How to hop up onto an obstacle

Trials phenomenon Danny MacAskill shows you how to get on up

This is a technique where you use a front wheel tap to help you get onto an obstacle. Hitting your front wheel onto the obstacle is what generates the upward momentum to get the bike on top of it, especially with a full-sus.

This technique involves precise timing of both the pedal strokes and the front wheel placement to make it work.

1. Get in gear

Choose a medium gear — somewhere around the middle of an 11-speed cassette with a 32-tooth chainring.

You don’t want a gear that’s too easy because your feet will spin too quickly, while a gear that’s too hard means you won’t have enough power in your pedal strokes.

2. Roll in

Approach the obstacle at walking speed with your leading foot forward.

About 3m away start to pedal so your back foot comes around as you're about 1.5m from the obstacle.

When your back foot is at the top of the pedal stroke, start putting the power down in order to lift the front wheel.

3. Lift the wheel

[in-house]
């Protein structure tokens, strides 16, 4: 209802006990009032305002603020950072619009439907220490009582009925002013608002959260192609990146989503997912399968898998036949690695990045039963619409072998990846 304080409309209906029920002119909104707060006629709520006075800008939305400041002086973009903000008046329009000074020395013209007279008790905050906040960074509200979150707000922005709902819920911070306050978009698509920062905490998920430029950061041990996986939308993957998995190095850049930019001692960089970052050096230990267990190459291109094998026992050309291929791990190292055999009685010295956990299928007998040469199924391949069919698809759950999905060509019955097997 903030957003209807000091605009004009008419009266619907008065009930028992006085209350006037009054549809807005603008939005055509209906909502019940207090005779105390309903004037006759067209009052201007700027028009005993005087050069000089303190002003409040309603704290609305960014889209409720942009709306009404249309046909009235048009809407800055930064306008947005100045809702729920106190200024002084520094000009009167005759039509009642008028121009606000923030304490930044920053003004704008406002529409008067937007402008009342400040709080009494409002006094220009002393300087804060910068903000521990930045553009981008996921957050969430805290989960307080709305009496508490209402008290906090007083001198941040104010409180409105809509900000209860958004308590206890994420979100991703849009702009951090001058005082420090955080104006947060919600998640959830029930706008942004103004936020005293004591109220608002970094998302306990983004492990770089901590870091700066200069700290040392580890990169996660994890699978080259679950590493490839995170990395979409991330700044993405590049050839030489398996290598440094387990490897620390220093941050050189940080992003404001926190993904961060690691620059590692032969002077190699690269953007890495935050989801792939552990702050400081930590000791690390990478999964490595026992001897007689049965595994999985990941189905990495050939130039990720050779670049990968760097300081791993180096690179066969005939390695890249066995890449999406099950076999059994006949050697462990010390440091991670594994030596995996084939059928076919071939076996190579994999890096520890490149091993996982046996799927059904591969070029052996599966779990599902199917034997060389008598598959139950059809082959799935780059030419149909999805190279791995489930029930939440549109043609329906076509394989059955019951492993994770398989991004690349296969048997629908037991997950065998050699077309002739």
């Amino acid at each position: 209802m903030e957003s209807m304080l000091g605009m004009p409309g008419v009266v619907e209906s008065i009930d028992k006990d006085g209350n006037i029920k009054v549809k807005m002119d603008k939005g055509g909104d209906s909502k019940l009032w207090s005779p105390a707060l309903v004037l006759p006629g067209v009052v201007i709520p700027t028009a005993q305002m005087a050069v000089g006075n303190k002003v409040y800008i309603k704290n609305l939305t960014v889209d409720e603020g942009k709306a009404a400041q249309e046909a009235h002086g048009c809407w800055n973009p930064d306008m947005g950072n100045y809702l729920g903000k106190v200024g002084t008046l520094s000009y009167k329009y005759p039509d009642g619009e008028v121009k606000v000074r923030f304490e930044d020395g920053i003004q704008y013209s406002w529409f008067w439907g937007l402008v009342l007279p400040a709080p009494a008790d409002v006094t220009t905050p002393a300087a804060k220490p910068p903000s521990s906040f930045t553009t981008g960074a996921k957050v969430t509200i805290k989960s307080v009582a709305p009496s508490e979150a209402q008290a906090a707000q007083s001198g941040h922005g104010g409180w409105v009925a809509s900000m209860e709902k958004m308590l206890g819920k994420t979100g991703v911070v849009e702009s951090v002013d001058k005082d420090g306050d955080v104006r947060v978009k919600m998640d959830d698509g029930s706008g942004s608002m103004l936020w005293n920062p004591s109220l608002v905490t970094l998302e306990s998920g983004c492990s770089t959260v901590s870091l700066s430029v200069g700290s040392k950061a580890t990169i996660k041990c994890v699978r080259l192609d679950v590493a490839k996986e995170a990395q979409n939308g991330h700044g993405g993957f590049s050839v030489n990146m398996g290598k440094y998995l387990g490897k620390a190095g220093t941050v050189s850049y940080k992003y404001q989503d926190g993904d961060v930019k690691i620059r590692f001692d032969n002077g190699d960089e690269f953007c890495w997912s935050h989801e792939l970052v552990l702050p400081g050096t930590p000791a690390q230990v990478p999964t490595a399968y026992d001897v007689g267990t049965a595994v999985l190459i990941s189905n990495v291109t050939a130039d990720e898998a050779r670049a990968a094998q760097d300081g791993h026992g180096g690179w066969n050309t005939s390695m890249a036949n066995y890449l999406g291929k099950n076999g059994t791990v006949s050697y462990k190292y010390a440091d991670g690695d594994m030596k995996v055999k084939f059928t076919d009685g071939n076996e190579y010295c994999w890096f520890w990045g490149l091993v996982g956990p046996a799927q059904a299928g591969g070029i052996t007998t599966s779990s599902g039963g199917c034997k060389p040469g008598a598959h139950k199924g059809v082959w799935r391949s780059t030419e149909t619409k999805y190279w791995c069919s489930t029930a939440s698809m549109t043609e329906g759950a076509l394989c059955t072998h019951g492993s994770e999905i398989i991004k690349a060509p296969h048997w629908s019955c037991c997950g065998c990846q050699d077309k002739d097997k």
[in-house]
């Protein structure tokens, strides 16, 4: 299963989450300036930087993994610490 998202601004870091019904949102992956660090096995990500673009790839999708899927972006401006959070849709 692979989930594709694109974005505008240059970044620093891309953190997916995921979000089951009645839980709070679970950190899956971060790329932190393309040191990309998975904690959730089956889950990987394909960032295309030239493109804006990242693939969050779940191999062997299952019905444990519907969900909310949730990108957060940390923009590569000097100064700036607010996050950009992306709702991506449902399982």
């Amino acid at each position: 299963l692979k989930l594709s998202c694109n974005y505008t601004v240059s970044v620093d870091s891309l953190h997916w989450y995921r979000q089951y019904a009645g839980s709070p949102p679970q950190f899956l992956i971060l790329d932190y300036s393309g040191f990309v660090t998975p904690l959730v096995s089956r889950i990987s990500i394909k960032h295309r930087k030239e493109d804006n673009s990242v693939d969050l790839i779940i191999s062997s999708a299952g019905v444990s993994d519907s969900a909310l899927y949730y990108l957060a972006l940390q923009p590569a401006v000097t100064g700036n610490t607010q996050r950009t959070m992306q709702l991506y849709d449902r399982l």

As your front wheel lifts off the ground, aim to hit the edge of the obstacle you want to get up with your front tyre.

Your leading foot should be at the front now. When you hit the edge, push your hips and arms forward to lift the back wheel up and land on top of the obstacle with both wheels.

Danny’s tips

Follow these pointers to improve your technique

  1. The obstacle needs to be at least 60cm high for this technique to work. Any lower and you’re better off bunnyhopping up it.
  2. Only do this hop-up with a bashguard or chain device on your bike to stop your chainring and chain getting smashed.
  3. Put your saddle down to the lowest position to give you the most space to move around on the bike.
  4. Put a little more air in your front tyre so that you’re less likely to pinch flat when you tap it against the obstacle.

This article was originally published in Mountain Biking UK magazine, available on Apple Newsstand and Zinio.

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